Mouth and Digestive Tract
Wiwaxia had a pair of arc-shaped bars about 5 mm from the front end of its body (Gould 1989). These bars had a row of simple conical backwards pointing teeth (Gould 1989). These bars are bilaterally symmetrical, which means that if you cut it in half down the long axis, the left and right halves are mirror images of each other. The anterior (front) bar is relatively shorter in length as compared to the posterior bar (Morris 1985). The apex of the arc in the anterior bar is less acute that the posterior (behind the anterior) bar’s (Morris 1985). Each of the bars has a large central tooth with additional smaller teeth flanking it on either side of the bar (Smith 2012). Interestingly, these mouthparts resemble the radulae (rotating teeth) of modern mollusks (Smith 2012).The gut of Wiwaxia was a straight tube that ran along the axis of the body (Smith and Lane 2014).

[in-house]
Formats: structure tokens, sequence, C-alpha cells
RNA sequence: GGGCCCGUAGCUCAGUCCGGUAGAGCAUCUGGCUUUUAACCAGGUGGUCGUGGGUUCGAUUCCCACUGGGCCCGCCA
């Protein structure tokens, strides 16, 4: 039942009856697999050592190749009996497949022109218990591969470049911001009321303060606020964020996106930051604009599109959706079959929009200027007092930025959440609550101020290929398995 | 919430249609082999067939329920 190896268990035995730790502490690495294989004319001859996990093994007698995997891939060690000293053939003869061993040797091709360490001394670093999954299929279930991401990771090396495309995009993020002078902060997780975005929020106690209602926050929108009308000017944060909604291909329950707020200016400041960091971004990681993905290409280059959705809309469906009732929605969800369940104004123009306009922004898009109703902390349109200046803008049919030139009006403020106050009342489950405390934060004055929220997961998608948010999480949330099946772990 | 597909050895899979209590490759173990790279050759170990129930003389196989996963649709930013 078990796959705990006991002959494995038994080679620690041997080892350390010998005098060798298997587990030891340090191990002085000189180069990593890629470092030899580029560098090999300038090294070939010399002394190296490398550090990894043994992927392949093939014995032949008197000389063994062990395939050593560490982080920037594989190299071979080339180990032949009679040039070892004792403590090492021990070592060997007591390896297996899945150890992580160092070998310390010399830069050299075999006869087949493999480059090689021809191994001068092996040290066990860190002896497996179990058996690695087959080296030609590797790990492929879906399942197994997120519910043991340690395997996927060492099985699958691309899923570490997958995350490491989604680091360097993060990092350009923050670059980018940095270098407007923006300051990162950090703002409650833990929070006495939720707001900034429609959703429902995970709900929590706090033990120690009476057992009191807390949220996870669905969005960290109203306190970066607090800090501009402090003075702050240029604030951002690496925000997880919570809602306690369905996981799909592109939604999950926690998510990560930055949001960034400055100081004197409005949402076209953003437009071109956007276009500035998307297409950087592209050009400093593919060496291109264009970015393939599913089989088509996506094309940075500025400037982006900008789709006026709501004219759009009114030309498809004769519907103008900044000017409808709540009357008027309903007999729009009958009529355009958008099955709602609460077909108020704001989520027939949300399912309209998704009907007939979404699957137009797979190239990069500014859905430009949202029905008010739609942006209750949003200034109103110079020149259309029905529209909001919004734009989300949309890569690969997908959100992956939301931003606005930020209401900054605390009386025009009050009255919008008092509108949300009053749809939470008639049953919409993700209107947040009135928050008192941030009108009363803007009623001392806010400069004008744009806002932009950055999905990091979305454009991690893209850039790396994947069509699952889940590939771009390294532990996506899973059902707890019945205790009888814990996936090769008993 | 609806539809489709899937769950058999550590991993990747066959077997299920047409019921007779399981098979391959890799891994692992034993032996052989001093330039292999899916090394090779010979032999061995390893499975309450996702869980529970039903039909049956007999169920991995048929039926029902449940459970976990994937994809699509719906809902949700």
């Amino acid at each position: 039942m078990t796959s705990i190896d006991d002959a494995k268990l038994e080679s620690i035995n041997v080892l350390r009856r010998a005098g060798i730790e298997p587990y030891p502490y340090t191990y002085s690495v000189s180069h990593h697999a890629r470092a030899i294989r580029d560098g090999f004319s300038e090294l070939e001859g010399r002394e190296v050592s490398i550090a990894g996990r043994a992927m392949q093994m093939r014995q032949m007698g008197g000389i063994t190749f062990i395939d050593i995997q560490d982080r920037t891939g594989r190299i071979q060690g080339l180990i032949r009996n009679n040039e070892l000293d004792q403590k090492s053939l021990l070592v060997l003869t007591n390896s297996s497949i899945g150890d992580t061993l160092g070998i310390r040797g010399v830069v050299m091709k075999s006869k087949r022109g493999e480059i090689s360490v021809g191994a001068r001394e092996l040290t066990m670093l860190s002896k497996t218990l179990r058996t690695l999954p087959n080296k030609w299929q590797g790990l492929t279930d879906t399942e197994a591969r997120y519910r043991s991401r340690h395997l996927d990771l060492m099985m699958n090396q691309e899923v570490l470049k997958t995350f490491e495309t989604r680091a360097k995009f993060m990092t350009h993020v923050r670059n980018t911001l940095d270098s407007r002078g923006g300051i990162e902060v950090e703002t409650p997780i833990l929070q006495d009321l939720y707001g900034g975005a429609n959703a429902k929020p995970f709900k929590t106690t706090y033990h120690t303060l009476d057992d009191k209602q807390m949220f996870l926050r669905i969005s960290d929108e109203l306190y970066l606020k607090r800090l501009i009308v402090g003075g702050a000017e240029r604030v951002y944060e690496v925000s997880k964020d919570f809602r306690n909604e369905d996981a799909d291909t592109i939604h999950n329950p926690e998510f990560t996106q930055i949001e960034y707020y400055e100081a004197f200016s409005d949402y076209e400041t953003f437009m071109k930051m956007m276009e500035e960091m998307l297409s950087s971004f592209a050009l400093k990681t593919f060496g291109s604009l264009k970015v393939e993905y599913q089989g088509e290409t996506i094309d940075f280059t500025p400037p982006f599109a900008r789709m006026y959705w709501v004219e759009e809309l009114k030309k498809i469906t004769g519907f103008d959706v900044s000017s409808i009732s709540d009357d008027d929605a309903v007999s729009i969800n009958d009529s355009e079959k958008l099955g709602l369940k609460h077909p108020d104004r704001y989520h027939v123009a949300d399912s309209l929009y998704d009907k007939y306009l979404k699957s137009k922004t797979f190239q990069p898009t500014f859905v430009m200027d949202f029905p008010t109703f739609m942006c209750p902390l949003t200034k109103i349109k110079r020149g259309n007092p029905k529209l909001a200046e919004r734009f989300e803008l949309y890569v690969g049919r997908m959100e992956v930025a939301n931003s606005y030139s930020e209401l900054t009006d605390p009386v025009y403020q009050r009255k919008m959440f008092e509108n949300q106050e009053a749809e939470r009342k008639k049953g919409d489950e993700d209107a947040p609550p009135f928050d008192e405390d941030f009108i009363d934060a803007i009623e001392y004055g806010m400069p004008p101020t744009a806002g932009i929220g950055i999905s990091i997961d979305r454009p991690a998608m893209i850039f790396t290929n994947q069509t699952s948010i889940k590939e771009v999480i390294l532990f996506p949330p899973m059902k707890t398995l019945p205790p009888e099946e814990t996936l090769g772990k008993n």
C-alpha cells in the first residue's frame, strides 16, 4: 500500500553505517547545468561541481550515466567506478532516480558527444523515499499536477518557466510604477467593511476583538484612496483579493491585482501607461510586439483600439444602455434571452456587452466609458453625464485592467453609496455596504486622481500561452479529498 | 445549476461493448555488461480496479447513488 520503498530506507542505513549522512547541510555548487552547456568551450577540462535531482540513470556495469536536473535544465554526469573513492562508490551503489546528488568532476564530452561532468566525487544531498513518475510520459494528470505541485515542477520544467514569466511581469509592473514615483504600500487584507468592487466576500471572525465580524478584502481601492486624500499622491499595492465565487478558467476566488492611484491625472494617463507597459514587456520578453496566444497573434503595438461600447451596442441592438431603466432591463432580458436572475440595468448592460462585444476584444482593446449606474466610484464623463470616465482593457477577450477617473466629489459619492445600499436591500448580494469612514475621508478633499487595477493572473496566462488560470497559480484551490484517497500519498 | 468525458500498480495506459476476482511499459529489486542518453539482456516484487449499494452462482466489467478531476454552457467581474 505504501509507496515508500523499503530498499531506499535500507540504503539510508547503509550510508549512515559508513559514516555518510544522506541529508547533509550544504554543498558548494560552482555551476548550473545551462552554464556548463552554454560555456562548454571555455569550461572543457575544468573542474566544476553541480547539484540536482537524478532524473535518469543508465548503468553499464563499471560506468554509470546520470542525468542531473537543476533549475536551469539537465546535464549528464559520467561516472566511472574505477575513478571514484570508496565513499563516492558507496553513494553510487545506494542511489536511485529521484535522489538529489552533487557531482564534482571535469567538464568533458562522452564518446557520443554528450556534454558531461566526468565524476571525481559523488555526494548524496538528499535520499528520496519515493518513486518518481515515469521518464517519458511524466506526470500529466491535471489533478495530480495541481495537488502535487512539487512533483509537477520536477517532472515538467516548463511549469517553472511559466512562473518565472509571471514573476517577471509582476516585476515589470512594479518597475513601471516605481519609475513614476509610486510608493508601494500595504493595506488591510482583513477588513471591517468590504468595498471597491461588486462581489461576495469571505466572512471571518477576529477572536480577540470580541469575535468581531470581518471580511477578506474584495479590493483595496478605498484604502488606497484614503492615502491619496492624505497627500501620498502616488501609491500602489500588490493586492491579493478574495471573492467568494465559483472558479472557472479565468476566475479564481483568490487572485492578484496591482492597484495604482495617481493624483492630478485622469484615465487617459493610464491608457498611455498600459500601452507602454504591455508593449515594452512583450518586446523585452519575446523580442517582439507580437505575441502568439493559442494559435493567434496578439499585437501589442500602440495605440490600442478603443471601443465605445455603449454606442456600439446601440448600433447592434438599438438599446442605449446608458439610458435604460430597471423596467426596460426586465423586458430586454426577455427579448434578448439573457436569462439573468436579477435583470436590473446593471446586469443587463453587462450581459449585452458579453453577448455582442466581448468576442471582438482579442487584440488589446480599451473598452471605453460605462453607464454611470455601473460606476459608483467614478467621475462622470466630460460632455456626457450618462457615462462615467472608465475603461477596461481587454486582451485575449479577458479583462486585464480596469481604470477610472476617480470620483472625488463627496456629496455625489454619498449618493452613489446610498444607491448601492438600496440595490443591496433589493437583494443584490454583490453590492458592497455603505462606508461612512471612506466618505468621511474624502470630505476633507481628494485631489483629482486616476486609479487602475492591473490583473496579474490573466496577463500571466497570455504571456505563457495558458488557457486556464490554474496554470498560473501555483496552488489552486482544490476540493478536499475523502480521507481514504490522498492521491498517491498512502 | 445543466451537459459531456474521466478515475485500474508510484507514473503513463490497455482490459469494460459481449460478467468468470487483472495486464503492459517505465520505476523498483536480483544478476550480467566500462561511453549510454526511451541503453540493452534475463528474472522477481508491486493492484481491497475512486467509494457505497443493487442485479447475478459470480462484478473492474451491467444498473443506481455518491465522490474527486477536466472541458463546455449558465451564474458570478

- Gould, S. J. 1989. Wonderful life. The Burgess Shale and the nature of history. W. W. Norton & Company, New York, NY.
- Morris, S. C. 1985. The Middle Cambrian Metazoan Wiwaxia Corrugata (Matthew) from the Burgess Shale and Ogygopsis Shale, British Columbia, Canada. Philos Trans R Soc Lond B Biol Sci 307:507-582.
- Smith, M. R. 2012. Mouthparts of the Burgess Shale fossils Odontogriphus and Wiwaxia: implications for the ancestral molluscan radula. Proc Biol Sci 279:4287-4295.
- Smith, M. R., and P. Lane. 2014. Ontogeny, morphology and taxonomy of the soft-bodied Cambrian ‘mollusc’ Wiwaxia. Palaeontology 57:215-229.
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